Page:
- The Washington Times - Wednesday, September 19, 2001

Local leaders, citing a need to strike a balance between security and the region's economy, stepped up political pressure yesterday to reopen Ronald Reagan Washington National Airport.
At an unscheduled meeting in a Senate office, members of Congress and area business leaders called on Federal Aviation Administration chief Jane Garvey, among others, to make a decision soon.
"We can't let the hijackers do more damage than what they did Tuesday by crippling our economy," Rep. James P. Moran, a Democrat whose Virginia district includes the airport, said of last Tuesday's terrorist attacks on Washington and New York.
Reagan Airport is the only major airport in the nation that remains closed after the attacks, in which jetliners were hijacked and crashed into the Pentagon and the World Trade Center.
The airport's proximity to the U.S. government's seat of power poses security risks, and opposition to reopening is coming from the Defense Department.
"Congress does not want this closed," said Rep. Thomas M. Davis III, Virginia Republican, who added that the future of Reagan Airport "should not just be a national-security decision."
Senate Majority Leader Tom Daschle, South Dakota Democrat, told reporters after a bipartisan meeting of congressional leaders and airline executives on Capitol Hill that "there is a consensus that at some point [Reagan Airport] ought to be reopened."
Mr. Daschle said the airlines, the airports and the FAA are all reviewing security plans, and as soon as it is safe, "there is every expectation" flights will resume.
Many lawmakers also expressed concern that keeping Reagan Airport shut sends the wrong message about the country's resolve.
"We shouldn't concede to terrorism," Sen. George F. Allen said at a news conference earlier in the day outside the Pentagon, which also was attended by fellow Republicans Sen. John W. Warner and Gov. James S. Gilmore III.
They acknowledged that airport security will need to be revamped, and asked residents to be patient.
"We're not at the point where we can say to the American public that we're safe," Mr. Warner said. "[The airports] location is of great concern to us all. And, hopefully, we can reopen it soon. I don't want terrorists to get a square inch of our territory."
Mr. Gilmore agreed.
"I'm certainly an advocate for it reopening again or any other plan that would get this airport or its functions back up and running again at the earliest moment."
Mrs. Garvey said she would present the lawmakers' concerns at a meeting last night with representatives from the National Security Council and the Defense and Transportation departments.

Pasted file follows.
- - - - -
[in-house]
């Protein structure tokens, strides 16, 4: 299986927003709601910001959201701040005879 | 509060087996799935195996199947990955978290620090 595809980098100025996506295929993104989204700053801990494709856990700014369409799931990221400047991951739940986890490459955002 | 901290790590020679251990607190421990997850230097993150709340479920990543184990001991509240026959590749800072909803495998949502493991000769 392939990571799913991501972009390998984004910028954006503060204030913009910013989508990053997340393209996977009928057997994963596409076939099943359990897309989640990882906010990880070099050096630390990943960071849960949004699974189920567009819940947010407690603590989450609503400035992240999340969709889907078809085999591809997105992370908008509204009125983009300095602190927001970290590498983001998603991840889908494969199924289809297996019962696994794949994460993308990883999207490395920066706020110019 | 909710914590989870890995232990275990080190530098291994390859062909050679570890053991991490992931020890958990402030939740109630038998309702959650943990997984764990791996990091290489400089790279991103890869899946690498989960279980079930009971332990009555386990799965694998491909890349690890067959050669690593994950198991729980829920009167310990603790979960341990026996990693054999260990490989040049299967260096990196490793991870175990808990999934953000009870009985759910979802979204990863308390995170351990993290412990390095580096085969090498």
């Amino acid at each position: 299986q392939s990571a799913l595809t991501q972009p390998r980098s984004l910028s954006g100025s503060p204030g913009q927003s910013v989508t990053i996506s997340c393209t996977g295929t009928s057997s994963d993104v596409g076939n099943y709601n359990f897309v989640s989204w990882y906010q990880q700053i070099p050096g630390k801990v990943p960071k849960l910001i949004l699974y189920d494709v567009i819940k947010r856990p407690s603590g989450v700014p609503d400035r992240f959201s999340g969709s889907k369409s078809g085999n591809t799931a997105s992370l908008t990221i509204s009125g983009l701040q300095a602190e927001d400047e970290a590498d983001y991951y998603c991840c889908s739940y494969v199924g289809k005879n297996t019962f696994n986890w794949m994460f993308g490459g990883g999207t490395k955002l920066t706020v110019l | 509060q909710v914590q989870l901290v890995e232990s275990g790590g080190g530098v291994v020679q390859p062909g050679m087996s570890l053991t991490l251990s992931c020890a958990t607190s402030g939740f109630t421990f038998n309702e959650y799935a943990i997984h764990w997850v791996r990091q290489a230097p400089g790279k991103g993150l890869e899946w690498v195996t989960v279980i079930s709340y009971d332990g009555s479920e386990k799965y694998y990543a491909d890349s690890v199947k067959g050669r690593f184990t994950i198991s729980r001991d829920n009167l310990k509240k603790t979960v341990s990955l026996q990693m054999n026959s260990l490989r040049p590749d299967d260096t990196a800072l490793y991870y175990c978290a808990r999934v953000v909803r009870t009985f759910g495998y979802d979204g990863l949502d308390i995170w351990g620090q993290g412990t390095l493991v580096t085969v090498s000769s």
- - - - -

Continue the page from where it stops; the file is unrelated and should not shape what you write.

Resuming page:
"People are hungry for a decision," Mrs. Garvey said, though she could not say when Reagan Airport would reopen. Government officials are looking at a "phased-in approach" to starting up flights there, she said.
Vital security concerns need to be addressed before that could happen, she said, without giving specifics.
In addition to having armed U.S. marshals on board commercial planes, lawmakers have suggested that baggage handlers and security guards be federalized across the country, using Reagan Airport as a model. Limiting access to the cockpit, improving screening of passengers, and providing more money for security equipment are among other proposals to improve security.
The region's airports authority is confident, in talking with federal authorities, that Reagan Airport can reopen once security changes are made.
Meanwhile, John M. Derrick Jr., chairman of the Greater Washington Board of Trade, sent a letter to President Bush yesterday stating that "a re-opened Reagan National signals that America's capital is back to business."
"We must accept security and operational changes at Reagan Washington National and other airports across the nation. At the same time, we must not hand the terrorists another win by the prolonged shutdown of the gateway to America's capital," Mr. Derrick stated.
"We must not allow Reagan National to become a monument to terrorism on the shores of the Potomac River."
Reagan Airport, one of the most convenient of any major city, is used by 45,000 travelers a day. It is directly or indirectly responsible for almost 70,000 jobs.
The impact on the local hotel industry alone is staggering: There are 6,000 hotel rooms in the vicinity of the airport and 10,000 in all of Arlington County.
"We need to make sure that those small businesses, restaurants, hotels and motels can get back to normal as soon as possible," Mr. Allen said.
US Airways, the airport's major airline tenant, has already announced it is laying off 11,000 employees and cutting national service. The longer the airport remains closed, the harder it will be for the company to stay in business, analysts say.
"The airport's a significant component of the fuel that keeps the region going," said Adam Wasserman, director of economic development for Arlington County.
Ellen Sorokin and John Godfrey contributed to this report.

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